If you have any questions which you would like forwarded to Rav Lichtenstein and then to be published, along with his response, on the blog please post them here. We aim to forward at least one question once every few weeks. If you see a question which you know he has discussed before, feel free to leave a reply.


14 thoughts on “Questions

  1. Gidon Rothstein

    I read the post about the responses to Sandy, and I am troubled by R. Lichtenstein’s response, for the following reason: An event like Sandy, a broad event affecting many people, likely doesn’t have one single reason, but many, and likely isn’t the result of one person’s sins, or even one small subgroup, but many. If we, in America, live in an Orthodox Jewish community where the denial of hashgachah bringing punishments is rampant, isn’t it important to strive to remind ourselves that events like this can come as a result of our sins? As someone who worked in the rabbinate and in HS education, who speaks with putatively Orthodox Jews often, I know that many, many refuse to entertain the possibility that an event like this could be Hashem telling us that there is a need for introspection and change? Isn’t that fundamental Jewish idea, that we should recognize the possibility of hashgachah in distressing events, one that is worth bringing back to our consciousnesses?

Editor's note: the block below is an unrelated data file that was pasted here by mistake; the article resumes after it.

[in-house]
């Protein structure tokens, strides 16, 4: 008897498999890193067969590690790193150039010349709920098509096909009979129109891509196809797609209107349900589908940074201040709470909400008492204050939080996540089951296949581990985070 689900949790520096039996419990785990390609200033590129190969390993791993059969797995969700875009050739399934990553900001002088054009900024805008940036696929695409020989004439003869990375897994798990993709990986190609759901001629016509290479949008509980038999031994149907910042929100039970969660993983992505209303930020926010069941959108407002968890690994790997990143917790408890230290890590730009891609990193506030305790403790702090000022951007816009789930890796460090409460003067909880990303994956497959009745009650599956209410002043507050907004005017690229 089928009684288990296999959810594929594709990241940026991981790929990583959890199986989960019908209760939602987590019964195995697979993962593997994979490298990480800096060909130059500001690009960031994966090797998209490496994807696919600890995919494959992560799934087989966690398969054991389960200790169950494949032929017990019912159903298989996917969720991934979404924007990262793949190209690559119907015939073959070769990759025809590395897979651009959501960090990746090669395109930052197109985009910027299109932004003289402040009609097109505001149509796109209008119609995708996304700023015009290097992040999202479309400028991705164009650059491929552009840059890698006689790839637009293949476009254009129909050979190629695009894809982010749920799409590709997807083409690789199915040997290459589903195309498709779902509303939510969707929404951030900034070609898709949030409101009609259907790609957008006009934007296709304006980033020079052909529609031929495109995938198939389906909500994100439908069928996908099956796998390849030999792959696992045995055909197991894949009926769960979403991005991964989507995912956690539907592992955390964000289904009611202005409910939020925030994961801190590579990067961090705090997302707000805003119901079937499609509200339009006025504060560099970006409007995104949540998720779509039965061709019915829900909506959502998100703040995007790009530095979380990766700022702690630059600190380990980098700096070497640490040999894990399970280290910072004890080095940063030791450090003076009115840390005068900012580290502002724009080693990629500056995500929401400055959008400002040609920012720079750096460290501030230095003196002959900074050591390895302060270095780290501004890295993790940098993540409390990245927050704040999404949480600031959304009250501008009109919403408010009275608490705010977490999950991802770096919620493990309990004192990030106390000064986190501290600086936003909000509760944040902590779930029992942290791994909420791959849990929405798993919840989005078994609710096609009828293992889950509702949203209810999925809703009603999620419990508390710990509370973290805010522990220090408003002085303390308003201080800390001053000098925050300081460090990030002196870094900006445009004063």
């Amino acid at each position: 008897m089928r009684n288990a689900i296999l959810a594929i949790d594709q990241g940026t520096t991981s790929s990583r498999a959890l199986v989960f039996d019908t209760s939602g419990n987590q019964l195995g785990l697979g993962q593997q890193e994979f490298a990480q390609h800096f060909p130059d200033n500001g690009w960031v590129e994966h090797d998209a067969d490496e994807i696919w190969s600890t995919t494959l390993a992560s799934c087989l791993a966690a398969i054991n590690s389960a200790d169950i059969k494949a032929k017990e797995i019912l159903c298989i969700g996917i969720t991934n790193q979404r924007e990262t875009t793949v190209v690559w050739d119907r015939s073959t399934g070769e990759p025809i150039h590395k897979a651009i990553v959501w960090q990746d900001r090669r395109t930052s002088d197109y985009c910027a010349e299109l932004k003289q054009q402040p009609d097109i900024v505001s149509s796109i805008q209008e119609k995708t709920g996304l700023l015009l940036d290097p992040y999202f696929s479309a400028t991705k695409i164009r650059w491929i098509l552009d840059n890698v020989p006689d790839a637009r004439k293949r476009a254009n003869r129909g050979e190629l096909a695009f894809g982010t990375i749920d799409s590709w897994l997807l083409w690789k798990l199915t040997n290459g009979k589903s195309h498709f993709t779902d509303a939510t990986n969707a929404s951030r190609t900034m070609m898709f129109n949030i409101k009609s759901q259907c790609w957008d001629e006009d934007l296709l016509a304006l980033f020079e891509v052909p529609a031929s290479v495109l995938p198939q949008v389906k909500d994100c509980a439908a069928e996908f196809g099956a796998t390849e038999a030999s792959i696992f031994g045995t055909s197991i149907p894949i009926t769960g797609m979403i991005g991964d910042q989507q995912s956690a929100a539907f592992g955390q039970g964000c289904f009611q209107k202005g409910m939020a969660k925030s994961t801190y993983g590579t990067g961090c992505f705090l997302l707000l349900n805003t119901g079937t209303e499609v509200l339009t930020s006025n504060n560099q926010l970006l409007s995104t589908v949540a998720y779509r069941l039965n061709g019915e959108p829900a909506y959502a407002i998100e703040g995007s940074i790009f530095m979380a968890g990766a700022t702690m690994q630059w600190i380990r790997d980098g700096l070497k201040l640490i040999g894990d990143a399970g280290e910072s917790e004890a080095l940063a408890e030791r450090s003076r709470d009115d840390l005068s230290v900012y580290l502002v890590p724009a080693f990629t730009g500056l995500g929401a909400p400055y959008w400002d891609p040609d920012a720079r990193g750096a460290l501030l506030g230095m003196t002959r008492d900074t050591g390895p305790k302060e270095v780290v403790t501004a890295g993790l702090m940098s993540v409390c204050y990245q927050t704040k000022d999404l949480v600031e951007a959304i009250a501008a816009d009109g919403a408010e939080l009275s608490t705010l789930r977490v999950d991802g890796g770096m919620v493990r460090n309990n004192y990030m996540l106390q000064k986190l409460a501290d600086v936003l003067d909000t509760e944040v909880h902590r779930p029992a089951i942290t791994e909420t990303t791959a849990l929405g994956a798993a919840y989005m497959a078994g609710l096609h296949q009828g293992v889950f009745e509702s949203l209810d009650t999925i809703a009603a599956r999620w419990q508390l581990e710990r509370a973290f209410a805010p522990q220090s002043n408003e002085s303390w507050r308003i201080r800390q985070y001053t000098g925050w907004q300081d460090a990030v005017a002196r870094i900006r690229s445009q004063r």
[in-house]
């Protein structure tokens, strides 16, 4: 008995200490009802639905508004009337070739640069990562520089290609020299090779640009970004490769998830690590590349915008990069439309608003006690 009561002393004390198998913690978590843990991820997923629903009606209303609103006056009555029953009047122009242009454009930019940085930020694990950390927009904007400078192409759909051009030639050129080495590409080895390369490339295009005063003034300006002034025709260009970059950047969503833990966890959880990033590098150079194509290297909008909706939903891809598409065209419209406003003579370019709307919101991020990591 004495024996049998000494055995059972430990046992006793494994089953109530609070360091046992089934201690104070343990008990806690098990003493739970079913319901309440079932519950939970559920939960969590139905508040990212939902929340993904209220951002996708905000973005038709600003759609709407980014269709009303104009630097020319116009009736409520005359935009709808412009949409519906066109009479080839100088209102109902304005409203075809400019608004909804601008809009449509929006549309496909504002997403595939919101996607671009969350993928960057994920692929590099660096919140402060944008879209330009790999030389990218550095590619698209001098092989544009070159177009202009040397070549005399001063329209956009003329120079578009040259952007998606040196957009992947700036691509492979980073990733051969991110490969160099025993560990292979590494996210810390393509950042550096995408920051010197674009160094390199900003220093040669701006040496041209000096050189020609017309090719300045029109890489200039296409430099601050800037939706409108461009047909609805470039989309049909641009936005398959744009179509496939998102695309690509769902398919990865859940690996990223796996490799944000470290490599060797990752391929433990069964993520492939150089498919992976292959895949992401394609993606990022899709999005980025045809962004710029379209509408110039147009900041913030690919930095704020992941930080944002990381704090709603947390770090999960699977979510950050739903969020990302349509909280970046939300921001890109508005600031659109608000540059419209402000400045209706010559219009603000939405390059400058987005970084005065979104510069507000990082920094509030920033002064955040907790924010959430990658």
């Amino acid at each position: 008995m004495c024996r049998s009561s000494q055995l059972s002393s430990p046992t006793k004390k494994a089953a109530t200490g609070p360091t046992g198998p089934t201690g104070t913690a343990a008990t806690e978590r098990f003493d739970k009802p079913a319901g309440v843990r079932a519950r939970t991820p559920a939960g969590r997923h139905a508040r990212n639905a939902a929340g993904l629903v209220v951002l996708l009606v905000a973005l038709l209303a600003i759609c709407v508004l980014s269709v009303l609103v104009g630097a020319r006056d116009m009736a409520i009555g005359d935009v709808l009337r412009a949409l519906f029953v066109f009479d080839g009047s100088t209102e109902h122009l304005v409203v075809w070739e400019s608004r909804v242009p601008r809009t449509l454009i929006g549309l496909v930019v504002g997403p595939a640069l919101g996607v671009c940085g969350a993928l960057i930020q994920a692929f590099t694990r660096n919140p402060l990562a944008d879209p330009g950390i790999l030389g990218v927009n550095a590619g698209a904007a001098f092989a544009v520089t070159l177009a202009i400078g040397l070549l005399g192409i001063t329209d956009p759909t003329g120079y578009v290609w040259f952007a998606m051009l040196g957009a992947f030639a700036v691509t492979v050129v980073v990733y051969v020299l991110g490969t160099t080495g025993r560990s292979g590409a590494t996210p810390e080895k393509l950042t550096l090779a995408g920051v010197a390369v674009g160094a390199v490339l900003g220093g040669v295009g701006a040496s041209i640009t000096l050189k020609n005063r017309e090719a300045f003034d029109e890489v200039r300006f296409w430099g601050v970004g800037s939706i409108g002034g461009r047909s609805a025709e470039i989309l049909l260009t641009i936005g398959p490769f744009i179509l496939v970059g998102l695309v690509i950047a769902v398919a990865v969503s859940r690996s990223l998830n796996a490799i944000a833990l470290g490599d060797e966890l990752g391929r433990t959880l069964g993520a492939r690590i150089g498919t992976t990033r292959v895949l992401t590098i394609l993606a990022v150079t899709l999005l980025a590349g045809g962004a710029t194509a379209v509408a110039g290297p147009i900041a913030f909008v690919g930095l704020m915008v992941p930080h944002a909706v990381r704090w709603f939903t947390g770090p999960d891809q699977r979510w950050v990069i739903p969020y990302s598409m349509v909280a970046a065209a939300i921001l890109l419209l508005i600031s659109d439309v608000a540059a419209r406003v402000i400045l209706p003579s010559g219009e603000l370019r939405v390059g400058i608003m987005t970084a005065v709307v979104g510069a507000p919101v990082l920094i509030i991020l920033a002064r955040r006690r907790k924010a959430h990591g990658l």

I wonder whether the experience of the Holocaust, and the tendency of some people to give unitary answers for such a big event, aren’t part of what makes many of us recoil from it. But, on the other hand, are we really to say that the Holocaust had no element of hashgachah to it, that there was nothing about it that was a response to some failures on the parts of many segments of the Jewish people (and maybe different segments for different reasons)? To wipe that all away, in my experience, leads to extremism in the other direction, a functional denial of hashgachah, an Orthodoxy that lives, in practice, without any real sense that God affects the world, an Orthodox deism observed in the lip service of thanking God when things go well, but that will not ever imagine that anything that happens negatively is a call for change, individually or communally.